Author Topic: Anyone do VC? How could one have gone about investing in Twitter?  (Read 3859 times)

Baylor3217

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Anyone do VC? How could one have gone about investing in Twitter?
« on: September 13, 2013, 05:10:45 PM »
I've been a pretty avid user the last 4 years or so.  Had I wanted to invest $100,000 - $200,000 3-4 years ago, could I have done that as a nobody and what could it have entitled me to in the upcoming IPO?

yolfer

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Re: Anyone do VC? How could one have gone about investing in Twitter?
« Reply #1 on: September 14, 2013, 11:04:42 PM »
At the $100k level, you'd be considered an "angel investor" in the tech world, meaning you are investing a relatively small amount of cash into a very-early-stage company. You'd be given equity and expected to advise the company, make connections to potential clients and VCs, etc. To put this in perspective, by the end of 2009, Twitter had already raised over $100MM in venture capital, so your $100k would have been laughed at, to be honest.

VC rounds usually start at around $1MM. Like with angel investment, VC is not just a money/equity swap. Venture Capitalists sit on the boards of the companies they invest in, so they are expected/required to have decades of relevant business/entrepreneurship experience. Even more importantly, VC is about connections, as startup founders don't only look at deal terms when comparing VC deals. Since money is the fuel that will propel their company out of "startup mode", they want the highest octane fuel they can get, meaning a sharp VC who will give good advice, connect them to potential clients, and eventually help them through a liquidity event (acquisition, IPO). It's called "smart money."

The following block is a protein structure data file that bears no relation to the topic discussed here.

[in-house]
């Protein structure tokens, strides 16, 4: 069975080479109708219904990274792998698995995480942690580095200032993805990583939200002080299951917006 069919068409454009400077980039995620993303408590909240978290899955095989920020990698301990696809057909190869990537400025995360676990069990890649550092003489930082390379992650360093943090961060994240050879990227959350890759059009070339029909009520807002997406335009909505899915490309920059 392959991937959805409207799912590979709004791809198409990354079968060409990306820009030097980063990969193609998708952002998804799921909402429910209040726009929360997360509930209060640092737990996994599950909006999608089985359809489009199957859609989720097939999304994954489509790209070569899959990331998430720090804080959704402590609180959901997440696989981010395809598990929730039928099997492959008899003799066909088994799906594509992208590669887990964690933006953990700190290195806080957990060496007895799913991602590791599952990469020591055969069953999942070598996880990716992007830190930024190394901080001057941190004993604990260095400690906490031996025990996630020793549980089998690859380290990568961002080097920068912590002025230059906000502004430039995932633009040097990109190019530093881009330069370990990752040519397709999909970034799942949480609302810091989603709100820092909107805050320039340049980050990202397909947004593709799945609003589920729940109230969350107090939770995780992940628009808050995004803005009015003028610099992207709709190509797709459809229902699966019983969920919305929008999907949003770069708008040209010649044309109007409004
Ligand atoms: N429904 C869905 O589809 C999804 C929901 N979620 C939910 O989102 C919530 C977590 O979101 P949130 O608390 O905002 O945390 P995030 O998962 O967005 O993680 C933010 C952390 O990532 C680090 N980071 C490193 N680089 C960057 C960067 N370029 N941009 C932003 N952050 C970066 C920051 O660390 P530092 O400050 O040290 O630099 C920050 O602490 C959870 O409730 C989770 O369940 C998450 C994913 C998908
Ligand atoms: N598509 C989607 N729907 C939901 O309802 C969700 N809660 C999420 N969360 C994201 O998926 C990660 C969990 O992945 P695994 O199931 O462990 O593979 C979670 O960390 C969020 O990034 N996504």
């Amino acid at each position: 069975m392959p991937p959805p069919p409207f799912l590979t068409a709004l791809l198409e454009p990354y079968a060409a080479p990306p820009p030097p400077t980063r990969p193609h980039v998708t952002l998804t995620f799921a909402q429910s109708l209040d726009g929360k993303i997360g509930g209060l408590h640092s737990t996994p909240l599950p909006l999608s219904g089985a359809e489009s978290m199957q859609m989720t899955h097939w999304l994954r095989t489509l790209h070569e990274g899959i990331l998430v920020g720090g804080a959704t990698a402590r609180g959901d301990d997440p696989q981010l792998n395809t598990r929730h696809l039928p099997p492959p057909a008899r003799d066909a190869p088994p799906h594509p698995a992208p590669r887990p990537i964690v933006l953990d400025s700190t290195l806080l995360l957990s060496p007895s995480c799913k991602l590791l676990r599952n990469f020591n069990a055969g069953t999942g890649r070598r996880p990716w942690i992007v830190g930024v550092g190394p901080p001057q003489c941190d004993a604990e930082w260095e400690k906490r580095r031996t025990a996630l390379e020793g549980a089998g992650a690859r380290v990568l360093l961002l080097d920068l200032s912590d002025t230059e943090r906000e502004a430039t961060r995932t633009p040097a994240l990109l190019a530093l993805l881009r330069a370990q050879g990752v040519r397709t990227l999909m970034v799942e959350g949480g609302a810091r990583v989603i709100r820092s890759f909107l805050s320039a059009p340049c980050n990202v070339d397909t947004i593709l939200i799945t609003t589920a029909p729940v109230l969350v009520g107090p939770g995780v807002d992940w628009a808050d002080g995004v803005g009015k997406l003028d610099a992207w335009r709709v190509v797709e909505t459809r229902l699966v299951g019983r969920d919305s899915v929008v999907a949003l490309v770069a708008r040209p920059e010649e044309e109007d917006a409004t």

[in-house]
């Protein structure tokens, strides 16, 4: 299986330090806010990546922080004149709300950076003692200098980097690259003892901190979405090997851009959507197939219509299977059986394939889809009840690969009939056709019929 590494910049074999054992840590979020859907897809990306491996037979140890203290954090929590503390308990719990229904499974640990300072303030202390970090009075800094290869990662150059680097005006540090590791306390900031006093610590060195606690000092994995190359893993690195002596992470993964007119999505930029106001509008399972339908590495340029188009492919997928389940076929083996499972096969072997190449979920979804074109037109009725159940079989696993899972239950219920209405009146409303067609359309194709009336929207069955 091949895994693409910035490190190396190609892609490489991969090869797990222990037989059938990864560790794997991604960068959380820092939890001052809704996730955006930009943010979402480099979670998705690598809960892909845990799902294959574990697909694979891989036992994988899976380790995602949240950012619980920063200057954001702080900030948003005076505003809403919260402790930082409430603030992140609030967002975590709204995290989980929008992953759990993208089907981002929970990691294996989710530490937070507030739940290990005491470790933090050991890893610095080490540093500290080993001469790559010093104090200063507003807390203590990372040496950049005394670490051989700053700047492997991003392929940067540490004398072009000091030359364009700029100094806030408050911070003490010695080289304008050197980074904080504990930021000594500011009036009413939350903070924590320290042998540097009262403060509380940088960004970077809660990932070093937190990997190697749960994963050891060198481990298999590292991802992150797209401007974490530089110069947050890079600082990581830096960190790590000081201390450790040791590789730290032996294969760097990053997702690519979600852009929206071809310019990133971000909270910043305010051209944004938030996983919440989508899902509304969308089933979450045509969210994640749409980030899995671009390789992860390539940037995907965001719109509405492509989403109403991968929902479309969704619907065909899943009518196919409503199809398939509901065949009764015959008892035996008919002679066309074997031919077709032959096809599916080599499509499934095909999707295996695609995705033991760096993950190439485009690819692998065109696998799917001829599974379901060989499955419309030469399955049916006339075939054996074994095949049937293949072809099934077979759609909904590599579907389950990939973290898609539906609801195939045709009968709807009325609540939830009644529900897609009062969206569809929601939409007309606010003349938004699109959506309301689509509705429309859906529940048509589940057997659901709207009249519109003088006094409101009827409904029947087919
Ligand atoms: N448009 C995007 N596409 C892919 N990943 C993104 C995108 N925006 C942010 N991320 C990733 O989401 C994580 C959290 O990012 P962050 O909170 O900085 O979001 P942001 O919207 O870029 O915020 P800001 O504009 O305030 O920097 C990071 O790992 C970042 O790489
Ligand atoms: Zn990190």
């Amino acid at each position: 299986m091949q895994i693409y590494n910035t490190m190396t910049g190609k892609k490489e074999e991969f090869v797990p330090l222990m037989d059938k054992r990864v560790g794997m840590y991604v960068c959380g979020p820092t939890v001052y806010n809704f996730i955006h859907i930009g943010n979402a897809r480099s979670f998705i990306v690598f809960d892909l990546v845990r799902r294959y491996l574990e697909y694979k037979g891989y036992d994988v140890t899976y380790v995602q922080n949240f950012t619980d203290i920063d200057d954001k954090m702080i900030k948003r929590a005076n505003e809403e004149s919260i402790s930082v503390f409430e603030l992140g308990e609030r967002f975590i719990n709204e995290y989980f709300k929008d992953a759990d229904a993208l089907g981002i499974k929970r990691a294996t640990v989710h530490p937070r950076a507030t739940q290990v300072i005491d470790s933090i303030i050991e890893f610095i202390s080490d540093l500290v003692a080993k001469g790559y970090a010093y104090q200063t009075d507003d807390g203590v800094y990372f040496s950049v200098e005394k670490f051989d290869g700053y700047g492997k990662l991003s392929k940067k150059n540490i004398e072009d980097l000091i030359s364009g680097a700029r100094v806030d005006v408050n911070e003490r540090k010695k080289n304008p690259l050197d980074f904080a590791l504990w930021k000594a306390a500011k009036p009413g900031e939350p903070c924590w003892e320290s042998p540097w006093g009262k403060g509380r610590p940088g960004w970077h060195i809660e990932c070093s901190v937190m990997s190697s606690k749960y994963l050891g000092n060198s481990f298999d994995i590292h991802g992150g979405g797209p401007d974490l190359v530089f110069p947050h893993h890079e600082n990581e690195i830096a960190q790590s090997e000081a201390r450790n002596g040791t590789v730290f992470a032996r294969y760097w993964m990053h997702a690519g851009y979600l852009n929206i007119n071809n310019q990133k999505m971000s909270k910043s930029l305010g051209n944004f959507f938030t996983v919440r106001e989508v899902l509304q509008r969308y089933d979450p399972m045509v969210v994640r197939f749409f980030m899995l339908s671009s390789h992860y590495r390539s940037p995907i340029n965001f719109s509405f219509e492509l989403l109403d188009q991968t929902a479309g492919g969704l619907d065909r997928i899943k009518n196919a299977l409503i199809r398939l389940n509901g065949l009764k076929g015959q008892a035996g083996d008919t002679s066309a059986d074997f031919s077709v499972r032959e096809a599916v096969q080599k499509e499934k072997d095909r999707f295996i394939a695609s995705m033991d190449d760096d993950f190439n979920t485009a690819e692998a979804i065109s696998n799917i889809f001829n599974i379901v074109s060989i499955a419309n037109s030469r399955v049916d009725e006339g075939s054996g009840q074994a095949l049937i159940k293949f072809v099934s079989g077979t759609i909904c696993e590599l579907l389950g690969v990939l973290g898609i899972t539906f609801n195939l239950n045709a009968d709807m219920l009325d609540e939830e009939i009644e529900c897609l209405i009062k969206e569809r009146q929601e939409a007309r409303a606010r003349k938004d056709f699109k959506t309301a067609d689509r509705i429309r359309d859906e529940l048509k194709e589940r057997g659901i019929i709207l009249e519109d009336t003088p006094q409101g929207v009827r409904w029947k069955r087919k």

The answer to "what could it have entitled me" would have been totally up to the terms of the investment deal you made with Twitter. These are some VERY complex arrangements, involving esoteric clauses like "liquidation preference" and "capped participation". Google those terms and if you're not falling asleep reading their definitions, you might make a good angel investor.

Lastly, it's easy to look at Twitter's IPO and say, "I should have invested 4 years ago." What you should really ask yourself is "Do I know what will be making headlines in the business papers 4 years from now, and do I have access to these people?"

If all the above doesn't deter you from angel investing, you still have that $100-200k, and you wouldn't mind never seeing it again, here's a great article on becoming an angel investor: